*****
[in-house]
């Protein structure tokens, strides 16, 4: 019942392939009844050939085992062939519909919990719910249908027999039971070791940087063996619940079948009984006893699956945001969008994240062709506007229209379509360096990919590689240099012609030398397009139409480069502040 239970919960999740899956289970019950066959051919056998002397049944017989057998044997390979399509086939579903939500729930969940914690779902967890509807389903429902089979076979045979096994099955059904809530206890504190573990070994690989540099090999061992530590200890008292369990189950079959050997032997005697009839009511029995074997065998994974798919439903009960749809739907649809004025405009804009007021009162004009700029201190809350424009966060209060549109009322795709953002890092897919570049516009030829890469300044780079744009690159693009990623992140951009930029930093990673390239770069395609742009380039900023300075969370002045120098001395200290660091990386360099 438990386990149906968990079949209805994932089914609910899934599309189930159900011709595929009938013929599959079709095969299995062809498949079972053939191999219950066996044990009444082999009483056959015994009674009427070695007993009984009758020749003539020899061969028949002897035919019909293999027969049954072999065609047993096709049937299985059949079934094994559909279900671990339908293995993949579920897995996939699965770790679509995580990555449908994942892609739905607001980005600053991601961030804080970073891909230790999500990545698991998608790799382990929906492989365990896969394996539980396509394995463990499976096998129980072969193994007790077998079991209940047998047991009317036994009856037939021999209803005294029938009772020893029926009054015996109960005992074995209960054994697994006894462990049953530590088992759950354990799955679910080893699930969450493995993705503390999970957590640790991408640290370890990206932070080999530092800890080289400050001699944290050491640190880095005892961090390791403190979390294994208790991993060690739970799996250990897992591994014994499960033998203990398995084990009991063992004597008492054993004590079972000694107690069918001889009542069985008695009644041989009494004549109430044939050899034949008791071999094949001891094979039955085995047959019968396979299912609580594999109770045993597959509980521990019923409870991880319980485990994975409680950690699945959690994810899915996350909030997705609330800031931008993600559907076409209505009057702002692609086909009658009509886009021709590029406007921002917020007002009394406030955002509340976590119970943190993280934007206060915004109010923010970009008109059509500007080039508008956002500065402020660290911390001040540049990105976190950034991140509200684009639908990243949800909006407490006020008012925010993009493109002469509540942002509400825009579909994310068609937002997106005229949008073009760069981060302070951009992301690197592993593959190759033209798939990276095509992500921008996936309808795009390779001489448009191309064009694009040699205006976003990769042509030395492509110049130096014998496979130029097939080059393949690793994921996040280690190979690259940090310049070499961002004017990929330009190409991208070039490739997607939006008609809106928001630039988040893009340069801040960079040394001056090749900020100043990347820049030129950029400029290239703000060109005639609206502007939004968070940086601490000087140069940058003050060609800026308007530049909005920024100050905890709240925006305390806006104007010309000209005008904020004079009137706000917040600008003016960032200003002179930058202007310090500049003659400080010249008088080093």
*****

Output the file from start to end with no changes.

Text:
[in-house]
């Protein structure tokens, strides 16, 4: 019942392939009844050939085992062939519909919990719910249908027999039971070791940087063996619940079948009984006893699956945001969008994240062709506007229209379509360096990919590689240099012609030398397009139409480069502040 239970919960999740899956289970019950066959051919056998002397049944017989057998044997390979399509086939579903939500729930969940914690779902967890509807389903429902089979076979045979096994099955059904809530206890504190573990070994690989540099090999061992530590200890008292369990189950079959050997032997005697009839009511029995074997065998994974798919439903009960749809739907649809004025405009804009007021009162004009700029201190809350424009966060209060549109009322795709953002890092897919570049516009030829890469300044780079744009690159693009990623992140951009930029930093990673390239770069395609742009380039900023300075969370002045120098001395200290660091990386360099 438990386990149906968990079949209805994932089914609910899934599309189930159900011709595929009938013929599959079709095969299995062809498949079972053939191999219950066996044990009444082999009483056959015994009674009427070695007993009984009758020749003539020899061969028949002897035919019909293999027969049954072999065609047993096709049937299985059949079934094994559909279900671990339908293995993949579920897995996939699965770790679509995580990555449908994942892609739905607001980005600053991601961030804080970073891909230790999500990545698991998608790799382990929906492989365990896969394996539980396509394995463990499976096998129980072969193994007790077998079991209940047998047991009317036994009856037939021999209803005294029938009772020893029926009054015996109960005992074995209960054994697994006894462990049953530590088992759950354990799955679910080893699930969450493995993705503390999970957590640790991408640290370890990206932070080999530092800890080289400050001699944290050491640190880095005892961090390791403190979390294994208790991993060690739970799996250990897992591994014994499960033998203990398995084990009991063992004597008492054993004590079972000694107690069918001889009542069985008695009644041989009494004549109430044939050899034949008791071999094949001891094979039955085995047959019968396979299912609580594999109770045993597959509980521990019923409870991880319980485990994975409680950690699945959690994810899915996350909030997705609330800031931008993600559907076409209505009057702002692609086909009658009509886009021709590029406007921002917020007002009394406030955002509340976590119970943190993280934007206060915004109010923010970009008109059509500007080039508008956002500065402020660290911390001040540049990105976190950034991140509200684009639908990243949800909006407490006020008012925010993009493109002469509540942002509400825009579909994310068609937002997106005229949008073009760069981060302070951009992301690197592993593959190759033209798939990276095509992500921008996936309808795009390779001489448009191309064009694009040699205006976003990769042509030395492509110049130096014998496979130029097939080059393949690793994921996040280690190979690259940090310049070499961002004017990929330009190409991208070039490739997607939006008609809106928001630039988040893009340069801040960079040394001056090749900020100043990347820049030129950029400029290239703000060109005639609206502007939004968070940086601490000087140069940058003050060609800026308007530049909005920024100050905890709240925006305390806006104007010309000209005008904020004079009137706000917040600008003016960032200003002179930058202007310090500049003659400080010249008088080093």